|Iris hexagona (Photo by Jeff Norcini)|
Prairie iris (also known as Dixie iris) is a rhizomatous perennial wildflower. Its showy flowers have 3 petals and 3 sepals. Each petal is bluish to deep purple, narrow and mostly ascending. Sepals are larger than petals (measuring up to 5 inches long), spatulate, downward-arching, and have a yellow to whitish "signal" or crest along their midribs.* They are more recognizable and thus often mistaken for the petals. Leaves are bright green, sword-like and erect, standing up to 3 feet tall and overlapping at their base. Its seed is a 6-angled capsule (hence the scientific name hexagona).
|Iris hexagona with different coloring (Photo by Stacey Matrazzo)|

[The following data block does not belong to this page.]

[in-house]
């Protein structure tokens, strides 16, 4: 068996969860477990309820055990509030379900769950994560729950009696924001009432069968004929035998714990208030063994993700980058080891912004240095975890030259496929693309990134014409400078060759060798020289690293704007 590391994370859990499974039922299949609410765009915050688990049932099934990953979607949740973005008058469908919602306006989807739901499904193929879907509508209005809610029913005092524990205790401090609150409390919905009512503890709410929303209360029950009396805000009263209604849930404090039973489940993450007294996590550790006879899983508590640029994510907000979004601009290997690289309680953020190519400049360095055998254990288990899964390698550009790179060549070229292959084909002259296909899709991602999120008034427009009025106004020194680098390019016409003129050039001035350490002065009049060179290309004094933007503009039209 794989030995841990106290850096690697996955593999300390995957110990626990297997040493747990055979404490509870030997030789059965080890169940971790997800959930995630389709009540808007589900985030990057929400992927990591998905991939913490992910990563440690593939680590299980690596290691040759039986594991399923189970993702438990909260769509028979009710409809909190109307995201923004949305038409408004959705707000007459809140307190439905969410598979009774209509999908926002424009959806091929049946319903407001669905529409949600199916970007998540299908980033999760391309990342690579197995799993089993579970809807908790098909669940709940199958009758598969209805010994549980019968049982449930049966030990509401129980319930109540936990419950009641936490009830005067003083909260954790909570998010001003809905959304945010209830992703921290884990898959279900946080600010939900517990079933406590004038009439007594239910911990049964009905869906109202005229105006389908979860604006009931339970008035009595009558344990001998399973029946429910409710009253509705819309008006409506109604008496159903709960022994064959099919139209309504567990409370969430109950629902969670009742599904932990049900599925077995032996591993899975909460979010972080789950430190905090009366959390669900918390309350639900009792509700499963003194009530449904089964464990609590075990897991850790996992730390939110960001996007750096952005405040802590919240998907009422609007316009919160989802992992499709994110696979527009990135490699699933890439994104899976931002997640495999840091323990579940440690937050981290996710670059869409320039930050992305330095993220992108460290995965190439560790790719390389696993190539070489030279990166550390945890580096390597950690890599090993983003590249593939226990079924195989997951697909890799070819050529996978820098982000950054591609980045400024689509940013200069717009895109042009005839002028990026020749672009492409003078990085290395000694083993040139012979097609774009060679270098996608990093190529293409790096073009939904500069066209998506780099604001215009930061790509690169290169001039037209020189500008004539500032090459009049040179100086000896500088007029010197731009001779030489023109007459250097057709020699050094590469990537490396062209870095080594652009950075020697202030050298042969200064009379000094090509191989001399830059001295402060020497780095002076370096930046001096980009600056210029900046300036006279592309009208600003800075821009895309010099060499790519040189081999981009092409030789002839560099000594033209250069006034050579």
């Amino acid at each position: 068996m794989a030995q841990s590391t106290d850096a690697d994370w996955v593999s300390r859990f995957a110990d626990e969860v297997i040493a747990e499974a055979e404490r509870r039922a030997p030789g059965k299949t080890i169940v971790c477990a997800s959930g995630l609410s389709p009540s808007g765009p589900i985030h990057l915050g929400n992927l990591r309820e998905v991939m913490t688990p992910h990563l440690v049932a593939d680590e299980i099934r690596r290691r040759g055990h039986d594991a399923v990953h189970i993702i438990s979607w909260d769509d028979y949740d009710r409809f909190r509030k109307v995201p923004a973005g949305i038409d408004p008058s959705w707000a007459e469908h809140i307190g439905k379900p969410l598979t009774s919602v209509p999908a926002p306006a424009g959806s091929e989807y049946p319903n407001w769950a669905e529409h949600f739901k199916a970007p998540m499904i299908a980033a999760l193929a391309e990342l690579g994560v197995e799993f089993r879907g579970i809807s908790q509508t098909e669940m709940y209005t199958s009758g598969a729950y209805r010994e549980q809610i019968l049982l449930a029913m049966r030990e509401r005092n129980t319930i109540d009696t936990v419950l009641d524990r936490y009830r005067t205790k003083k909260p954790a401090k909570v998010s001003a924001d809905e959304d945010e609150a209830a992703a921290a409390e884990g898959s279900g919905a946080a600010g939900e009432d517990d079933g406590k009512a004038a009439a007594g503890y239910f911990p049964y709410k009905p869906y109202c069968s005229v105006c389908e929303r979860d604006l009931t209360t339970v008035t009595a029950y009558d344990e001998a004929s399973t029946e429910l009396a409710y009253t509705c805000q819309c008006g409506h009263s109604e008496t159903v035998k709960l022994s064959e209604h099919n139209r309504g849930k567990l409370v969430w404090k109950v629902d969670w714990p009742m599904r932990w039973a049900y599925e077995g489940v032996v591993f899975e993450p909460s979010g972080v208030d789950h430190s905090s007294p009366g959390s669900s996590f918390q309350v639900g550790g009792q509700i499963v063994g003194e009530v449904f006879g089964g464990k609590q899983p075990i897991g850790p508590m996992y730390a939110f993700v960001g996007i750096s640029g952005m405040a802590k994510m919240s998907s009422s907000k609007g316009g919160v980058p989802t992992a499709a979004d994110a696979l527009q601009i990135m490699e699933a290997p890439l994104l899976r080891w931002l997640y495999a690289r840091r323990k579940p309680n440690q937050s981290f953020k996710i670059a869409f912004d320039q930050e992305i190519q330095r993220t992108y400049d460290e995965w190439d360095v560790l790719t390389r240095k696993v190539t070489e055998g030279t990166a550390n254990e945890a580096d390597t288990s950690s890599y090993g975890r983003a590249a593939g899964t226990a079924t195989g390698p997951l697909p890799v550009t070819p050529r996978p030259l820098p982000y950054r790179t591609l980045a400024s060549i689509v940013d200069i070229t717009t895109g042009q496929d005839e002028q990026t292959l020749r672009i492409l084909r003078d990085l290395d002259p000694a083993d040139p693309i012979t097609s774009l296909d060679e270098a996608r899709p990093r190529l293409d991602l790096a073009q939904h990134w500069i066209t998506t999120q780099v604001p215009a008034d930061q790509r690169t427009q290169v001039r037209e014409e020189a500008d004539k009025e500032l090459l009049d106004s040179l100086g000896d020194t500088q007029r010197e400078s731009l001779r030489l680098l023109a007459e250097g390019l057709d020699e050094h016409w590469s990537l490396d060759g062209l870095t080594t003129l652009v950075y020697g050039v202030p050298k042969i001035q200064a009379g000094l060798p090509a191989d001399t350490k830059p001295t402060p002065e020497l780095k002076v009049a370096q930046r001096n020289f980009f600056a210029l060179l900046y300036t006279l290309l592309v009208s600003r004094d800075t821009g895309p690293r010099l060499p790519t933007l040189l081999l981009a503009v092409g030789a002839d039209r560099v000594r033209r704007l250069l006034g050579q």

Family: Iridaceae (Iris family)
Native range: Central and eastern Panhandle, north and central peninsula
Hardiness: Zones 8a-9b
Soil: Rich, moist to wet soils
Exposure: Full sun to partial shade
Growth habit: 3+ feet
Garden tips: Prairie iris is an excellent plant for water features, lake edges and retention ponds. Spring flowers don't last long, but their beauty makes the plant well worth adding to moist garden or landscape. It can be propagated by division and seed.
|Mass planting of Iris hexagona (Photo by Stacey Matrazzo)|
To see where prairie iris occurs naturally, visit www.florida.plantatlas.usf.edu.
*Coloring can vary greatly among specimens.